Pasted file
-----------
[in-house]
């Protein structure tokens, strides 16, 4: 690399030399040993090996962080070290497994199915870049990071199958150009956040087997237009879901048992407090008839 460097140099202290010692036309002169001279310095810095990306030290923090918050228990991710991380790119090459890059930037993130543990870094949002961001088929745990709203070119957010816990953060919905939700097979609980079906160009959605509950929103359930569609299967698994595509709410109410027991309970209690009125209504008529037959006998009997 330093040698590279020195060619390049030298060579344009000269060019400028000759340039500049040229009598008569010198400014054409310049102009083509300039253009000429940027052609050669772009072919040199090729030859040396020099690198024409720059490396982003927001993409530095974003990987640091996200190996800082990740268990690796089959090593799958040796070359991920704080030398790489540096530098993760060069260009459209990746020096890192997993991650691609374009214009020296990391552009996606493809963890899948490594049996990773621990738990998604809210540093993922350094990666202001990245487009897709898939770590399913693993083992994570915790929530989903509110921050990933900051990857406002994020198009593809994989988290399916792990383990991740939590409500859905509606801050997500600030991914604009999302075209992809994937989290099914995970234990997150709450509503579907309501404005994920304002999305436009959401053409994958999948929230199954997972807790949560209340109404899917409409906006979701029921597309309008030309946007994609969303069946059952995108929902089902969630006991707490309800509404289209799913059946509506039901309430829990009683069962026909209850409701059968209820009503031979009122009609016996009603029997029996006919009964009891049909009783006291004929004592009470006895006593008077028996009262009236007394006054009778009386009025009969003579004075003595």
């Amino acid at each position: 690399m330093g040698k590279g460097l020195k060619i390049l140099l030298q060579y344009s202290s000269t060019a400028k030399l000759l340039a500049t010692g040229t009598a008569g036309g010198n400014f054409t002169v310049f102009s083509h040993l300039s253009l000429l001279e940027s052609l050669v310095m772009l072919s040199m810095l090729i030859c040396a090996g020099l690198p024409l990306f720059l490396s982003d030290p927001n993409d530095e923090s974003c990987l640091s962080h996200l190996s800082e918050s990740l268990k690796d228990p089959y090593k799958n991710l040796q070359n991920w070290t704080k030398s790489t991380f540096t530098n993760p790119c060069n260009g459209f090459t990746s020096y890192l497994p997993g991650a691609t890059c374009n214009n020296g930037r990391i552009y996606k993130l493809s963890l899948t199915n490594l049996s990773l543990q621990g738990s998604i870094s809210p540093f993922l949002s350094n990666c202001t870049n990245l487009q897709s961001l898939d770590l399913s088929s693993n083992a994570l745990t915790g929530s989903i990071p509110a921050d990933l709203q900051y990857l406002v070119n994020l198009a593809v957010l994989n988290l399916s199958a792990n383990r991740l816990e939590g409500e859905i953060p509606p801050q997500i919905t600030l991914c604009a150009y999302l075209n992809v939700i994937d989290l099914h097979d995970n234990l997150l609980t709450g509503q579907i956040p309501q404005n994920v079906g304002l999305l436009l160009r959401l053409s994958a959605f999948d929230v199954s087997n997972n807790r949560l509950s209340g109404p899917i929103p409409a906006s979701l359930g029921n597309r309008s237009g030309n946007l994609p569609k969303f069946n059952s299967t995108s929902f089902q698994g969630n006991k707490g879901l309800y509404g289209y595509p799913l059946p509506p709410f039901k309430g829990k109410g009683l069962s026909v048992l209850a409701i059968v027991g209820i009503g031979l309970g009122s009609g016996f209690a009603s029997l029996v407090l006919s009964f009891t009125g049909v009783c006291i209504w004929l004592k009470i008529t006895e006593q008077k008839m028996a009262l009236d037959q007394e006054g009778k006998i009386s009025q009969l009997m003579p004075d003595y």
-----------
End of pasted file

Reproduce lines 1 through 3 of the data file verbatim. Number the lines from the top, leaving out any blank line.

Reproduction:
[in-house]
């Protein structure tokens, strides 16, 4: 690399030399040993090996962080070290497994199915870049990071199958150009956040087997237009879901048992407090008839 460097140099202290010692036309002169001279310095810095990306030290923090918050228990991710991380790119090459890059930037993130543990870094949002961001088929745990709203070119957010816990953060919905939700097979609980079906160009959605509950929103359930569609299967698994595509709410109410027991309970209690009125209504008529037959006998009997 330093040698590279020195060619390049030298060579344009000269060019400028000759340039500049040229009598008569010198400014054409310049102009083509300039253009000429940027052609050669772009072919040199090729030859040396020099690198024409720059490396982003927001993409530095974003990987640091996200190996800082990740268990690796089959090593799958040796070359991920704080030398790489540096530098993760060069260009459209990746020096890192997993991650691609374009214009020296990391552009996606493809963890899948490594049996990773621990738990998604809210540093993922350094990666202001990245487009897709898939770590399913693993083992994570915790929530989903509110921050990933900051990857406002994020198009593809994989988290399916792990383990991740939590409500859905509606801050997500600030991914604009999302075209992809994937989290099914995970234990997150709450509503579907309501404005994920304002999305436009959401053409994958999948929230199954997972807790949560209340109404899917409409906006979701029921597309309008030309946007994609969303069946059952995108929902089902969630006991707490309800509404289209799913059946509506039901309430829990009683069962026909209850409701059968209820009503031979009122009609016996009603029997029996006919009964009891049909009783006291004929004592009470006895006593008077028996009262009236007394006054009778009386009025009969003579004075003595």
């Amino acid at each position: 690399m330093g040698k590279g460097l020195k060619i390049l140099l030298q060579y344009s202290s000269t060019a400028k030399l000759l340039a500049t010692g040229t009598a008569g036309g010198n400014f054409t002169v310049f102009s083509h040993l300039s253009l000429l001279e940027s052609l050669v310095m772009l072919s040199m810095l090729i030859c040396a090996g020099l690198p024409l990306f720059l490396s982003d030290p927001n993409d530095e923090s974003c990987l640091s962080h996200l190996s800082e918050s990740l268990k690796d228990p089959y090593k799958n991710l040796q070359n991920w070290t704080k030398s790489t991380f540096t530098n993760p790119c060069n260009g459209f090459t990746s020096y890192l497994p997993g991650a691609t890059c374009n214009n020296g930037r990391i552009y996606k993130l493809s963890l899948t199915n490594l049996s990773l543990q621990g738990s998604i870094s809210p540093f993922l949002s350094n990666c202001t870049n990245l487009q897709s961001l898939d770590l399913s088929s693993n083992a994570l745990t915790g929530s989903i990071p509110a921050d990933l709203q900051y990857l406002v070119n994020l198009a593809v957010l994989n988290l399916s199958a792990n383990r991740l816990e939590g409500e859905i953060p509606p801050q997500i919905t600030l991914c604009a150009y999302l075209n992809v939700i994937d989290l099914h097979d995970n234990l997150l609980t709450g509503q579907i956040p309501q404005n994920v079906g304002l999305l436009l160009r959401l053409s994958a959605f999948d929230v199954s087997n997972n807790r949560l509950s209340g109404p899917i929103p409409a906006s979701l359930g029921n597309r309008s237009g030309n946007l994609p569609k969303f069946n059952s299967t995108s929902f089902q698994g969630n006991k707490g879901l309800y509404g289209y595509p799913l059946p509506p709410f039901k309430g829990k109410g009683l069962s026909v048992l209850a409701i059968v027991g209820i009503g031979l309970g009122s009609g016996f209690a009603s029997l029996v407090l006919s009964f009891t009125g049909v009783c006291i209504w004929l004592k009470i008529t006895e006593q008077k008839m028996a009262l009236d037959q007394e006054g009778k006998i009386s009025q009969l009997m003579p004075d003595y």